As described in Chapter 4, during the second-half of the 1990s CQU, in partnership with a commercial company, create a number of information campuses based in major Australian cities. By the late 1990s, these campuses in combination with the dot-com boom and changes in Australian migration rules contributed to significant growth in the student population at CQU. In 1996 international students comprised on 7.3% of CQU’s student population (Marshall and Gregor 2002). By 2002 CQU was, in terms of international students, one of Australia’s fastest growing universities with only 25% of CQU’s students being recent high school graduates (Marshall and Gregor 2002). By 2004, 40% of CQU’s student population were international students from 121 countries (Luck, Jones et al. 2004). From 1996 through 2004 CQU increased its total student numbers by almost 50%. Consequently, in 2002 the CQU Vice-Chancellor described CQU as the “most geographically disparate, ethnically diverse and fastest growing student population of any Australian University” (Hancock 2002).
By 2002, Infocom was teaching about 30% of all CQU students including almost 56% of the students at the international campuses (Jones 2003). From 1999 through 2002 Infocom student numbers more than doubled (Condon, Shepherd et al. 2003). However, by 2003 the global downturn in IT started to impact Infocom enrolments. Table 5.2, adapted from Condon et al (2003), summarises the trend in Infocom student numbers from 1998 through 2003.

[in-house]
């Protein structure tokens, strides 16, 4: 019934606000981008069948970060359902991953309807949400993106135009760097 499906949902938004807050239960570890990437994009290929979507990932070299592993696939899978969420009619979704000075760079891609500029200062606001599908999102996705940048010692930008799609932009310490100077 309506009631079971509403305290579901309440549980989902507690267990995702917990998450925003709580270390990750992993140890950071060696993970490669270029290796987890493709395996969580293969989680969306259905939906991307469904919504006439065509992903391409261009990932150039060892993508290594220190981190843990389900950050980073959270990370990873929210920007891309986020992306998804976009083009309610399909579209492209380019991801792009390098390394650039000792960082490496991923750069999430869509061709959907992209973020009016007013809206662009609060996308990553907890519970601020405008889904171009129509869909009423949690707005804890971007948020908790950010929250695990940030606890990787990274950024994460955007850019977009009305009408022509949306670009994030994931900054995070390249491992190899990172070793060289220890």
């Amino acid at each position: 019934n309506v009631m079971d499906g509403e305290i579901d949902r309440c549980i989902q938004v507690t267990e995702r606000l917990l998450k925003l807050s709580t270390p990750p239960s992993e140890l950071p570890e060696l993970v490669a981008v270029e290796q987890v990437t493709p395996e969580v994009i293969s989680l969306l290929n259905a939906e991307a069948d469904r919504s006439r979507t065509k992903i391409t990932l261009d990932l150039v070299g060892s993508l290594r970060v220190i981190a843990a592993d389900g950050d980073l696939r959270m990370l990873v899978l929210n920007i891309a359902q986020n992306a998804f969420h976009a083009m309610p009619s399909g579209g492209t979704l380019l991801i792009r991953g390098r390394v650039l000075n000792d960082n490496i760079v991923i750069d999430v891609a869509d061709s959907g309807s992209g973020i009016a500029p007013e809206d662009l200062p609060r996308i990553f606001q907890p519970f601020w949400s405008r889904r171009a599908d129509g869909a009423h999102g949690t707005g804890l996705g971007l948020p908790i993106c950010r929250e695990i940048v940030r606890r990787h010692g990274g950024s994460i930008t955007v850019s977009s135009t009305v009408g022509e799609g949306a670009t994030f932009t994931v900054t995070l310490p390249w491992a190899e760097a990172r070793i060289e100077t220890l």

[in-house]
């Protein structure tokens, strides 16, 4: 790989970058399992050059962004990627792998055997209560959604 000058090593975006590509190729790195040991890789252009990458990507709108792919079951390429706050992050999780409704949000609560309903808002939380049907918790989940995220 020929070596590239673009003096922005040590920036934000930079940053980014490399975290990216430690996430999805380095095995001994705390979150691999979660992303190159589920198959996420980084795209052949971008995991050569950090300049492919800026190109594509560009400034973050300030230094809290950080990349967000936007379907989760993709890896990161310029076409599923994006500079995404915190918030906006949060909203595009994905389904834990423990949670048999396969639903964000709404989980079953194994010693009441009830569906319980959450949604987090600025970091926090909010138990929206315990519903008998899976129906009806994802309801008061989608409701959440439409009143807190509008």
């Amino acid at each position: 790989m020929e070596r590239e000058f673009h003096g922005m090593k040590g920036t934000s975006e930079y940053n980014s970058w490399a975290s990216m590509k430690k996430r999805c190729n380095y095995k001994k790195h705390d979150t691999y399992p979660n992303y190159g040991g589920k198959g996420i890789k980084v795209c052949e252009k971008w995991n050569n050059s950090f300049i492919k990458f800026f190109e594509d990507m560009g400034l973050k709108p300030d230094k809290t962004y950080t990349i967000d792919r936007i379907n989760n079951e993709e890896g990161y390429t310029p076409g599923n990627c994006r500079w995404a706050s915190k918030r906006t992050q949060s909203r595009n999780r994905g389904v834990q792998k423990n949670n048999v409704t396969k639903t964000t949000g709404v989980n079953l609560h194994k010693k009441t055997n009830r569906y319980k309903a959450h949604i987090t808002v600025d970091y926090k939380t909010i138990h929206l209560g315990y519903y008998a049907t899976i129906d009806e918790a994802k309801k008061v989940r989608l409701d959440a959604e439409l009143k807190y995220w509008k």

|1998||16646||Infocom’s first year|
|1999||18504||11% on previous year|
|2000||25784||39% on previous year|
|2001||37664||48% on previous year|
|2002||42654||13.2% on previous year|
|2003||36105||-15.3% on previous year|
This growing complexity and the growing recognition of the importance of e-learning led CQU into a number of technological changes including the adoption of a number of enterprise systems. In order to cope with the increasing complexity CQU’s Vice Chancellor was strongly in favour of integrating the university’s administrative systems (Jones, Behrens et al. 2004). Consequently, in 1999 CQU’s senior management took the decision to implement the PeopleSoft suite of administrative systems (McConachie 2001). The implementation of PeopleSoft was seen as a business process re-engineering project which would require second-order structural and policy change at the University (McConachie 2001). The decision to adopt an ERP system like PeopleSoft was common within the Australian higher education sector at this time. By 2002 almost 90% of Australian universities had adopted at least one module of an ERP from a major vendor with approximately 55% of universities using PeopleSoft (Beekhuyzen, Nielsen et al. 2002).